Is it worth switching to a shorter and better domain name?
Decision makers with organizations cannot haphazardly jump at trying something new because there’s a new technology with potential and opportunity. Careful research and consideration has to be made before making a decision that would re-allocate resources to change things up dramatically. Those resources could involve staff time, actual monetary finances, or a change in the current state of reputation and credibility when it comes to the web addresses.
While status quo does keep things as they are, the world is constantly changing around us, especially in a digital age. To implement the right changes strategically and wisely can be the path to significant growth and performance that wouldn’t be possible with minor changes to status quo.
Case studies are useful for this very purpose, to learn from the examples and observations from other’s implementation of innovations.
The internet expansion program, known as new gTLDs (generic top-level domains), had its first full year of operations in 2014 and has expanded the internet namespace to over 1,000 new domain extensions far beyond the popularized legacy endings of .com, .net, and .org. Yes, there are hundreds and thousands of domains that have meaningful endings like: .app, .bank, .bible, .blog, .church, .club, .coffee, .events, .live, .media, .network, .news, .photo, .training, .wiki, and many more.
To quantify just how fast these new gTLDs are growing, also known as “not-coms,” the number of not-com websites in the Alexa Top 1 Million (a list of the most popular websites based on traffic) has increased by more than 300% since September 2015, with not-com registrations growing from 7.3 million to 23.9 million.
Church leaders are beginning to recognize these new domain extensions. Many are becoming aware of .church domains when they’re being used by influential churches. Life.church switched from its previous domain “lifechurch.tv” to “life.church” in October 2015.
Consider how big of a decision this was: the change involved only dropping 2 characters in the domain name, but it affected more than 70,000 in its attendance along with all of the church’s branding, stationery, signage, communications, and more. And yet the church’s leadership made this change to refresh its vision, its logos, and its domain name. When our team asked the Life.Church team about how this impacted their church, their response was reassuring: no negative impact occurred and people continued using their website as usual.
Notably, other larger churches have also moved their web address, including: menlo.church, ccv.church, and city.church. (cf. "Why 'Menlo Pres' is now 'Menlo Church'" in The Almanac, November 19, 2015 / Photo Credit: Kate Bradshaw)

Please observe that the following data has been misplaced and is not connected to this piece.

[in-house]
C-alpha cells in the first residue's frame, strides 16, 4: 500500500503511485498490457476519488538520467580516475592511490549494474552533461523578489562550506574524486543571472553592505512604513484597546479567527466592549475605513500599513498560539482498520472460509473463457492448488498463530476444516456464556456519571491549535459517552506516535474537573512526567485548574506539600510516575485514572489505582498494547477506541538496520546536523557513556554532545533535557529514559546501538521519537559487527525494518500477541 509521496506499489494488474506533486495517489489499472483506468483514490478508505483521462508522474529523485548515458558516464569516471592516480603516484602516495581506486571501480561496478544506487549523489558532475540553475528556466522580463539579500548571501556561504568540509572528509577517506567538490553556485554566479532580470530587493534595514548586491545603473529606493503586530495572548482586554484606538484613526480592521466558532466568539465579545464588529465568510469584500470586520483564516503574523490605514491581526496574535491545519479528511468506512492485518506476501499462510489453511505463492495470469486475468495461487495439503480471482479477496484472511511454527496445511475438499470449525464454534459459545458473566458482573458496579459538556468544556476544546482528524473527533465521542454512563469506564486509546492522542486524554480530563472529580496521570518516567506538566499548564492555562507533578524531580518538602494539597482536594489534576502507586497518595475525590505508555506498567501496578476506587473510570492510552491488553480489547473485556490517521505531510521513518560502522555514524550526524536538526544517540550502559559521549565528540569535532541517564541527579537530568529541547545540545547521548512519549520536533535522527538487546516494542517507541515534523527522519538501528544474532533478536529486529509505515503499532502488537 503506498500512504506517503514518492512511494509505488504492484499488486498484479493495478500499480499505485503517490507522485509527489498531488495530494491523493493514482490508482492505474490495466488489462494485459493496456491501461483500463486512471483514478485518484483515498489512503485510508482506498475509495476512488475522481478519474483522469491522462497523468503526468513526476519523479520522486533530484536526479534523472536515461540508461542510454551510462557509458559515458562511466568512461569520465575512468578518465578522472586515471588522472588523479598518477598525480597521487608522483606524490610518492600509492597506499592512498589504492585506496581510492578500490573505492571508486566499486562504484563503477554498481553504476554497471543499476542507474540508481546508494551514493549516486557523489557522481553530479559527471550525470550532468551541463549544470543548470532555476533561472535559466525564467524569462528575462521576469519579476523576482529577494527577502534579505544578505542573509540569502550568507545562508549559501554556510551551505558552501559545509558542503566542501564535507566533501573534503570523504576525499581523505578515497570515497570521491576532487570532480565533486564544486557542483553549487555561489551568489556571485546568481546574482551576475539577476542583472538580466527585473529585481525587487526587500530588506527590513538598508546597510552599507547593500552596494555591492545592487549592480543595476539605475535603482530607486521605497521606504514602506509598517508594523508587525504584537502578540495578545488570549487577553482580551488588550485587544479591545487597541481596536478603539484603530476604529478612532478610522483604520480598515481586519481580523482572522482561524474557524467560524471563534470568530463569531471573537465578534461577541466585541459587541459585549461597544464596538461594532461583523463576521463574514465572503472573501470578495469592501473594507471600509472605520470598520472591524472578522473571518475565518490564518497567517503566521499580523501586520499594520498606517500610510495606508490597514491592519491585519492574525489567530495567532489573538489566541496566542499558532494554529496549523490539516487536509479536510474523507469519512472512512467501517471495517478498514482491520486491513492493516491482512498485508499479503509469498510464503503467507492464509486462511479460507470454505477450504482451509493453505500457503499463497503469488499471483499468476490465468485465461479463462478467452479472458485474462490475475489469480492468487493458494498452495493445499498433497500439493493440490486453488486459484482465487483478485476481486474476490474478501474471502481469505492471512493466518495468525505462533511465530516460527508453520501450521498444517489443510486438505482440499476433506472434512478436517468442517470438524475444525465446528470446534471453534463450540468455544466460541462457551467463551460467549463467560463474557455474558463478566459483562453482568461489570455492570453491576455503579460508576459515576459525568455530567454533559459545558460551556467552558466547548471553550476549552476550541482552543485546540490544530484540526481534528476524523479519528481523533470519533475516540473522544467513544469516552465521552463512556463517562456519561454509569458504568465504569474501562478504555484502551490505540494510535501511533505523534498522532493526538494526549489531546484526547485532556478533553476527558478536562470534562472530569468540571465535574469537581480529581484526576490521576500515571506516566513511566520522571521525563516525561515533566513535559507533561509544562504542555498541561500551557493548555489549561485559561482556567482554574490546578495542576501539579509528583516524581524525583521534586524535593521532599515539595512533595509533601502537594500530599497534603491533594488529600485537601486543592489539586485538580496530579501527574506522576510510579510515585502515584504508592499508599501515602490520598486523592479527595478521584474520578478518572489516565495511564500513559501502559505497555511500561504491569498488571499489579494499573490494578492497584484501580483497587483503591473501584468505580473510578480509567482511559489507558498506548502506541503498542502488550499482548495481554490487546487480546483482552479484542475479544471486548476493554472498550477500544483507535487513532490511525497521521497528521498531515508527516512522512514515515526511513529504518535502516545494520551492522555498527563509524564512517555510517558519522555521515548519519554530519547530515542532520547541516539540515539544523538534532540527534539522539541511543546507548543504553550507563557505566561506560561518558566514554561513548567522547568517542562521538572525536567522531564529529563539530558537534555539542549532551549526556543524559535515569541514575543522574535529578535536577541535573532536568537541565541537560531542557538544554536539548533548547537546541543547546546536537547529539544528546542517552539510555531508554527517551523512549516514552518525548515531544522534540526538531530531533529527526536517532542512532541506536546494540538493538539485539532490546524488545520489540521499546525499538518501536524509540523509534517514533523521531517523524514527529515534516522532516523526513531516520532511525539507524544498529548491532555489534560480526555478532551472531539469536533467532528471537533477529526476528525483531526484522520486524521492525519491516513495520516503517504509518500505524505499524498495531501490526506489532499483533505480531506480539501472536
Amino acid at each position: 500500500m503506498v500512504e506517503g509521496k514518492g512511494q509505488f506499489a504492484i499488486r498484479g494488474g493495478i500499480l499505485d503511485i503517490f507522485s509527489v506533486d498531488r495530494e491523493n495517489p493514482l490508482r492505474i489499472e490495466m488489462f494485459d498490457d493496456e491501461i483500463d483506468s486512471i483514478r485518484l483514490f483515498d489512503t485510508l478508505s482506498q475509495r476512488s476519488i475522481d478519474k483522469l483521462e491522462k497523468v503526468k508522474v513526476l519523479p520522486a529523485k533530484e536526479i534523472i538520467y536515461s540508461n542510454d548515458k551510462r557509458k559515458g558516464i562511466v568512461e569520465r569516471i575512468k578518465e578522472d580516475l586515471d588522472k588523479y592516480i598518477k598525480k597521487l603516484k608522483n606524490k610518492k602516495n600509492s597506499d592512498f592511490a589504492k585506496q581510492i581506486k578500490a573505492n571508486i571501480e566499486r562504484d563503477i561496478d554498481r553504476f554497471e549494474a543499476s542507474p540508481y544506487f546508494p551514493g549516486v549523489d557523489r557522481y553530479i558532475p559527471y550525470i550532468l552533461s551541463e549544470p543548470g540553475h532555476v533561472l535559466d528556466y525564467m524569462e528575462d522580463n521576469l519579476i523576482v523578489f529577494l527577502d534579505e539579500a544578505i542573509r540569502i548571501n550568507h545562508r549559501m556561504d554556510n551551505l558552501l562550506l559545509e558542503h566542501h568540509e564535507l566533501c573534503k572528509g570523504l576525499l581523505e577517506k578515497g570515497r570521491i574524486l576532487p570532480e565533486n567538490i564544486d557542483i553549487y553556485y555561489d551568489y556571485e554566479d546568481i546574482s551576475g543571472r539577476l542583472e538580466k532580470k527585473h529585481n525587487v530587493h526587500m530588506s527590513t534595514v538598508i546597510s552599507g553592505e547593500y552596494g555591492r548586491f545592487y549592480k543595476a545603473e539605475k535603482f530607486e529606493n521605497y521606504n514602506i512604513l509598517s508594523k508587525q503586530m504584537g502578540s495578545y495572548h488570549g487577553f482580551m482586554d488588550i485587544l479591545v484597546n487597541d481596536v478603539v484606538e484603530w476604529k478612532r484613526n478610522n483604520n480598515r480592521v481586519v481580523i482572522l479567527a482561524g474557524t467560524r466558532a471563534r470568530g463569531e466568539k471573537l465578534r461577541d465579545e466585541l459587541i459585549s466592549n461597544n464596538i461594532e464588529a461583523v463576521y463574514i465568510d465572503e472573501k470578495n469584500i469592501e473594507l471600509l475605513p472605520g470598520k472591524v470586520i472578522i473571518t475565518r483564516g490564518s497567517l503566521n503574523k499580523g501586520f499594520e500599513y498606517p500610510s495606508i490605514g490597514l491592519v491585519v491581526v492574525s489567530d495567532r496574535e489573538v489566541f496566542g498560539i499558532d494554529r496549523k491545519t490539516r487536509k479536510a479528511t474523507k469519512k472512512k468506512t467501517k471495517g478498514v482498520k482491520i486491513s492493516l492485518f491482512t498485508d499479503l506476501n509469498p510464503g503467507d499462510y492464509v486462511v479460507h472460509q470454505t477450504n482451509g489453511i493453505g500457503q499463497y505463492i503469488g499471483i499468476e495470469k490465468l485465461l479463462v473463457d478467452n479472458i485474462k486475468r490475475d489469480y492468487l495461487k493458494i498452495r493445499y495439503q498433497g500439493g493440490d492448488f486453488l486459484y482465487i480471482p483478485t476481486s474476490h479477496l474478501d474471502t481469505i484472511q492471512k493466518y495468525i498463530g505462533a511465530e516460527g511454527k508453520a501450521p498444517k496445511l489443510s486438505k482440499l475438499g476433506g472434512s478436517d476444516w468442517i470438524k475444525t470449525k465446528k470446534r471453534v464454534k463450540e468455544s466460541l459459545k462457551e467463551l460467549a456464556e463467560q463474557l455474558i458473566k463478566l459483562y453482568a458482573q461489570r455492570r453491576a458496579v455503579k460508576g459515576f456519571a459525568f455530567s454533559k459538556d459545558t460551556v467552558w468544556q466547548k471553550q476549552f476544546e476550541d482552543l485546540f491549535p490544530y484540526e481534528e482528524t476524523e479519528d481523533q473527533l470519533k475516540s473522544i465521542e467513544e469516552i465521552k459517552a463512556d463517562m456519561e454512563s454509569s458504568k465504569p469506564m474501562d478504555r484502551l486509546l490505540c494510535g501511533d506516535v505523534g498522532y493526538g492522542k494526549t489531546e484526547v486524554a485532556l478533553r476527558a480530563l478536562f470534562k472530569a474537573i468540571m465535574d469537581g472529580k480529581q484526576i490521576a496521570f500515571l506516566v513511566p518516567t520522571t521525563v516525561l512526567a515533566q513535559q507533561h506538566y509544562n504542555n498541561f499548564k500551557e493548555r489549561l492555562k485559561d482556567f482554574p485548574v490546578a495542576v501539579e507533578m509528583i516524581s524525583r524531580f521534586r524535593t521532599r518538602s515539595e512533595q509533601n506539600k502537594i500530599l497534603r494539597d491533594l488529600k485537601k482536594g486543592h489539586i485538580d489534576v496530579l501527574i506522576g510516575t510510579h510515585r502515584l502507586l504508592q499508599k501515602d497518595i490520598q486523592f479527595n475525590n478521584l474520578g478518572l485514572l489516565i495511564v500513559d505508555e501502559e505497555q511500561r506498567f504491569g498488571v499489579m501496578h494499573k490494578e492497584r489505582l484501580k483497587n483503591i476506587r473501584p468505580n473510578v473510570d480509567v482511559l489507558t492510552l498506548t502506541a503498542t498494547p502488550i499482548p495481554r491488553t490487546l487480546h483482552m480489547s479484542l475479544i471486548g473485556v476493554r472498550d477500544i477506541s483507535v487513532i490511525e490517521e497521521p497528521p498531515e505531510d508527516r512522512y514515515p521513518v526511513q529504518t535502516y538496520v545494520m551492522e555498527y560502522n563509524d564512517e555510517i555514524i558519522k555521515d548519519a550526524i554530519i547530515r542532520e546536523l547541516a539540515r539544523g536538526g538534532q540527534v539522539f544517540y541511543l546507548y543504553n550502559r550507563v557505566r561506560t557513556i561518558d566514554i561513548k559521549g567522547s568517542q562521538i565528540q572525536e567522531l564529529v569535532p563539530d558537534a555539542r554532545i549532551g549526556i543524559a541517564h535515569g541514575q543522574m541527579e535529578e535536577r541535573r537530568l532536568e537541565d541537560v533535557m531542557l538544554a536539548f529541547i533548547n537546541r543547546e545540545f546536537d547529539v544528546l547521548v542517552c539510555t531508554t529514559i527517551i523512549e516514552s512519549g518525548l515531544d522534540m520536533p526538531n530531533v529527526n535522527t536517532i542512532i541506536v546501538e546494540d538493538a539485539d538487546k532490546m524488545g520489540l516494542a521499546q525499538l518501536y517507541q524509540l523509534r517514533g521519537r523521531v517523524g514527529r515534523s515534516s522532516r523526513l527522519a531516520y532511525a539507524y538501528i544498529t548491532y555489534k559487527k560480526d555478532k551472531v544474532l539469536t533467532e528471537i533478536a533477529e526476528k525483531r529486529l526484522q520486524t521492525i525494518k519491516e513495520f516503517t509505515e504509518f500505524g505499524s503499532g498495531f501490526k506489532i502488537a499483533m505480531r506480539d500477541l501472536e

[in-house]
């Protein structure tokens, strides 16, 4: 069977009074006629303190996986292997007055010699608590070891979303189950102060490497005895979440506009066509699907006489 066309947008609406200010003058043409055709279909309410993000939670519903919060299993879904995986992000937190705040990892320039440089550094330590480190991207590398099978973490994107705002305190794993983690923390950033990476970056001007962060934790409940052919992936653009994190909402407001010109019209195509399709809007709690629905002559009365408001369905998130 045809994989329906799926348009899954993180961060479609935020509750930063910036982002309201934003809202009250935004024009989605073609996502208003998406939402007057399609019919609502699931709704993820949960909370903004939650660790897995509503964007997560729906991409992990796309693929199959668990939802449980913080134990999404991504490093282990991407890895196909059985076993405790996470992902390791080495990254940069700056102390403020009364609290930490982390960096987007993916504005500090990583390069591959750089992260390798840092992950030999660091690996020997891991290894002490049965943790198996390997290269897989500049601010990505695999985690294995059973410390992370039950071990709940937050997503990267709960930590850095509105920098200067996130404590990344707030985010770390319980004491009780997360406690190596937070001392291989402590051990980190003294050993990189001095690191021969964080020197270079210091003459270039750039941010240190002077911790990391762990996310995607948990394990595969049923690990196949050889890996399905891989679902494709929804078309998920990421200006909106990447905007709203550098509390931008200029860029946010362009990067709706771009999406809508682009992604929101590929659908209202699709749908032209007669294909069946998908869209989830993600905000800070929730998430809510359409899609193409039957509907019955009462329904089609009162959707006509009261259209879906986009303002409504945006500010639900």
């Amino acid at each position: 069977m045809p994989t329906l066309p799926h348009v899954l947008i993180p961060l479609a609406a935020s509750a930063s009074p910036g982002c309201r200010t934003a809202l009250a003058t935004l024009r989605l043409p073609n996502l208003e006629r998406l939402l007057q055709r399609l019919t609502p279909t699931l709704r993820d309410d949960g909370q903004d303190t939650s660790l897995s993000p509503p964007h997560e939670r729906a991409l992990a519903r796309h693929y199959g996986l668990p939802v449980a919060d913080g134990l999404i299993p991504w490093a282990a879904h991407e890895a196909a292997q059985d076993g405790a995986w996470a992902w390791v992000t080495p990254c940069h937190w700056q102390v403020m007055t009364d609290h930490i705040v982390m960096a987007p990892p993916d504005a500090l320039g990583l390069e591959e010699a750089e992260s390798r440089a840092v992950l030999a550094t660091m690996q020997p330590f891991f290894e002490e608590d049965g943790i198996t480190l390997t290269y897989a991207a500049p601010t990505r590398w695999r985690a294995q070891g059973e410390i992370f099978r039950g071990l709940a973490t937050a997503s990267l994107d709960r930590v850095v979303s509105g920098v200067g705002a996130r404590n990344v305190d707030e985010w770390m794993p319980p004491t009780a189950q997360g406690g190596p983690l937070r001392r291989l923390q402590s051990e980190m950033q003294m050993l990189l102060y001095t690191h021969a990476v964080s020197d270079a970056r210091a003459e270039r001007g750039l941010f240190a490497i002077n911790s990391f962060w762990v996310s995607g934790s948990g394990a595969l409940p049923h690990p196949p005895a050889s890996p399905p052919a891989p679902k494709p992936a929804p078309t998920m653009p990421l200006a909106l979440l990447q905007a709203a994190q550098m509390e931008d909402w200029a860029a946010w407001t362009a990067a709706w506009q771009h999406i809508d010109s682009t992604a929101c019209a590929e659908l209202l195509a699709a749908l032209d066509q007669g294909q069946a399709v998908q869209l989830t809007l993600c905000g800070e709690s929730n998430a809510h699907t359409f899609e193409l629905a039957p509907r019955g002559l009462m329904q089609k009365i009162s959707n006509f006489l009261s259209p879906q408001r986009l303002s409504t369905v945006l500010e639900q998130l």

Amongst this audience of church leaders, there’s a popular online service known as Planning Center used by thousands of churches worldwide. The cloud-based service was launched over 10 years ago as Planning Center Online to organize and plan a church’s worship services and managing volunteers. Since that time, Planning Center Online has grown into a suite of 7 apps to cover many needs in the church, with apps bearing self-explanatory names like: Services, Check Ins, Resources, Registrations, Giving, People, and Groups.
Many of us are already familiar with the occasional change of brand logos. Ideally, this occurs simultaneously with adjustments in an organization’s next phase or additions to its products and services offering. In a similar fashion, this timely change can also coincide with a change to its domain names and web addresses.
During the month of August 2016, as Planning Center Online grew into a suite of apps, this was deemed an opportune time to drop "Online" from its name, make changes to its logos, its branding, and its domain name all together. The company web address switched over from the previous planningcenteronline.com to its current planning.center domain.
There was no fanfare or no big announcement. It just switched. (Of course, as part of making the domain switch, the old domain was redirected to the new domain, to this day.) Things kept working and people kept using the software. New people kept signing up for the software; apparently no negative impact.
You might ask, then, why change? Here are some of the benefits to this new domain: it saves people time from typing the previously excessively long domain name (cf. typing fewer characters can save many hours of time, when aggregated), it’s friendlier to mobile users, and it adds that extra “grab attention” factor because it stands out by not being yet a dot-com website.
Someone on Twitter expressed excitement and gladness for this new domain name’s launch:
There you have it. A successful upgrade to a better domain name for a Christian organization. Do you have questions that this article didn't answer? Add a comment and we'll help where we can.
With this new internet namespace expansion, the opportunity is now available for your organization to get the very best domain name that can be self-explanatory for what it is that you're offering. Domain names that makes plain sense and clearly tells people what to expect at that web address reduces any remaining friction that keeps people from going to your website.